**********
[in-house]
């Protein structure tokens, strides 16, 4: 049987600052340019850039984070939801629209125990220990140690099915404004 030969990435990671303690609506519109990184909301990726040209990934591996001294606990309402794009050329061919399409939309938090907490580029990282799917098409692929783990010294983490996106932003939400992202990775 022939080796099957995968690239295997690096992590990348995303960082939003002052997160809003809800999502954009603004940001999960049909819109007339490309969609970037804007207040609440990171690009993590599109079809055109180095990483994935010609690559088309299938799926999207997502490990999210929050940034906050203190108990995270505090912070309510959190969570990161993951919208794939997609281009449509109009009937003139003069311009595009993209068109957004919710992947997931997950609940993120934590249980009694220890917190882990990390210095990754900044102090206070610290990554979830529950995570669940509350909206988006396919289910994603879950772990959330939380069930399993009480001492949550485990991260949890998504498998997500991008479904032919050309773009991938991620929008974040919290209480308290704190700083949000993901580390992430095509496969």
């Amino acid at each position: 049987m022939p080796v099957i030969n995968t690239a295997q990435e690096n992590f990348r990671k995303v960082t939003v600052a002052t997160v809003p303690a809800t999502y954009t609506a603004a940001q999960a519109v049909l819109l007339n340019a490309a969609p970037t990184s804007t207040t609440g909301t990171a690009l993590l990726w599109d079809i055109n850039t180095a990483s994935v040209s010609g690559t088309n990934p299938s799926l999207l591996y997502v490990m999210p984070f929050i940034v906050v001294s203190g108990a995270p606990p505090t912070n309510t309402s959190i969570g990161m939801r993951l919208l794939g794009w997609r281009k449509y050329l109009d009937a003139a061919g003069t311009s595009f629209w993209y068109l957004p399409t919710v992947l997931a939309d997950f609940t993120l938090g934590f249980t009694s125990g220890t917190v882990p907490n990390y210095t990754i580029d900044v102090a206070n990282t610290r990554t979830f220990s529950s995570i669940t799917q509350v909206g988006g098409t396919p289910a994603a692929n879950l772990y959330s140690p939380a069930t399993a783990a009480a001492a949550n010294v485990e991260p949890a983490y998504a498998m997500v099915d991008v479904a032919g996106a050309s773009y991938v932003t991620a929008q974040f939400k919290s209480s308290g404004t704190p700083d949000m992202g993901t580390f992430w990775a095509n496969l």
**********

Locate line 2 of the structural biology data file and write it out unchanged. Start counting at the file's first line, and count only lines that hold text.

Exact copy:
């Protein structure tokens, strides 16, 4: 049987600052340019850039984070939801629209125990220990140690099915404004 030969990435990671303690609506519109990184909301990726040209990934591996001294606990309402794009050329061919399409939309938090907490580029990282799917098409692929783990010294983490996106932003939400992202990775 022939080796099957995968690239295997690096992590990348995303960082939003002052997160809003809800999502954009603004940001999960049909819109007339490309969609970037804007207040609440990171690009993590599109079809055109180095990483994935010609690559088309299938799926999207997502490990999210929050940034906050203190108990995270505090912070309510959190969570990161993951919208794939997609281009449509109009009937003139003069311009595009993209068109957004919710992947997931997950609940993120934590249980009694220890917190882990990390210095990754900044102090206070610290990554979830529950995570669940509350909206988006396919289910994603879950772990959330939380069930399993009480001492949550485990991260949890998504498998997500991008479904032919050309773009991938991620929008974040919290209480308290704190700083949000993901580390992430095509496969």